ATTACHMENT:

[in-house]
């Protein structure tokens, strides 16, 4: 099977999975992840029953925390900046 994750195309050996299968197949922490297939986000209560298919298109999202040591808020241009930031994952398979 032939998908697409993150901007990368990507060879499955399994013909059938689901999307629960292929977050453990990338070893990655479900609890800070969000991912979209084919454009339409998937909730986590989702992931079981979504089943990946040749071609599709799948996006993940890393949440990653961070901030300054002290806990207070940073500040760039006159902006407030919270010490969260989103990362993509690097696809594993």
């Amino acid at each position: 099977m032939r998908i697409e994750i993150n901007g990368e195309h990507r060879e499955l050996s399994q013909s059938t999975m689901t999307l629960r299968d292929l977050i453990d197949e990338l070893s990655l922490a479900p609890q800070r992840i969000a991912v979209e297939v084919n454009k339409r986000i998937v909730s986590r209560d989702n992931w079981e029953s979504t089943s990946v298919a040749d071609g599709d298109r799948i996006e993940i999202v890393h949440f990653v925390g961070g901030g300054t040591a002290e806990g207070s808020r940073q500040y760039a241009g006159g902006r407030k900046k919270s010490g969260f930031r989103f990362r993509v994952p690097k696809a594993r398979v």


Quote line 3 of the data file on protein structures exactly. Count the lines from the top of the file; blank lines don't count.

């Amino acid at each position: 099977m032939r998908i697409e994750i993150n901007g990368e195309h990507r060879e499955l050996s399994q013909s059938t999975m689901t999307l629960r299968d292929l977050i453990d197949e990338l070893s990655l922490a479900p609890q800070r992840i969000a991912v979209e297939v084919n454009k339409r986000i998937v909730s986590r209560d989702n992931w079981e029953s979504t089943s990946v298919a040749d071609g599709d298109r799948i996006e993940i999202v890393h949440f990653v925390g961070g901030g300054t040591a002290e806990g207070s808020r940073q500040y760039a241009g006159g902006r407030k900046k919270s010490g969260f930031r989103f990362r993509v994952p690097k696809a594993r398979v």